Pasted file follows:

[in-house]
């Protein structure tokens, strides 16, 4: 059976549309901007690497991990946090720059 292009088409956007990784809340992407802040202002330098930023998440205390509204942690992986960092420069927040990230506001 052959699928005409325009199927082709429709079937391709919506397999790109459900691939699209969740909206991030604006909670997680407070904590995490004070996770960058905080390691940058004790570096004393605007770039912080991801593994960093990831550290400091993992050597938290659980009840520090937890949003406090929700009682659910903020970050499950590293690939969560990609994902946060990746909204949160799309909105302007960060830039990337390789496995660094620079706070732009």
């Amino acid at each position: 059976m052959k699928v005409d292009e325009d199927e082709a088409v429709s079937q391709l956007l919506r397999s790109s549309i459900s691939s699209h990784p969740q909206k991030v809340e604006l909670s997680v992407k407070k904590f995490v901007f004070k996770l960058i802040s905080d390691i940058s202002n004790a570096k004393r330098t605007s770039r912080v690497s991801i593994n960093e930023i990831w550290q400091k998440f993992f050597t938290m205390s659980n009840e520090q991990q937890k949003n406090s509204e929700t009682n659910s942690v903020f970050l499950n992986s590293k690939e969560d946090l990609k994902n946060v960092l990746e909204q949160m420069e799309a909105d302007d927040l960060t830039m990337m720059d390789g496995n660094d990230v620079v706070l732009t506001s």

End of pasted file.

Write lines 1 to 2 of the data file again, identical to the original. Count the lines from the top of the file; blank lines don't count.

[in-house]
């Protein structure tokens, strides 16, 4: 059976549309901007690497991990946090720059 292009088409956007990784809340992407802040202002330098930023998440205390509204942690992986960092420069927040990230506001 052959699928005409325009199927082709429709079937391709919506397999790109459900691939699209969740909206991030604006909670997680407070904590995490004070996770960058905080390691940058004790570096004393605007770039912080991801593994960093990831550290400091993992050597938290659980009840520090937890949003406090929700009682659910903020970050499950590293690939969560990609994902946060990746909204949160799309909105302007960060830039990337390789496995660094620079706070732009």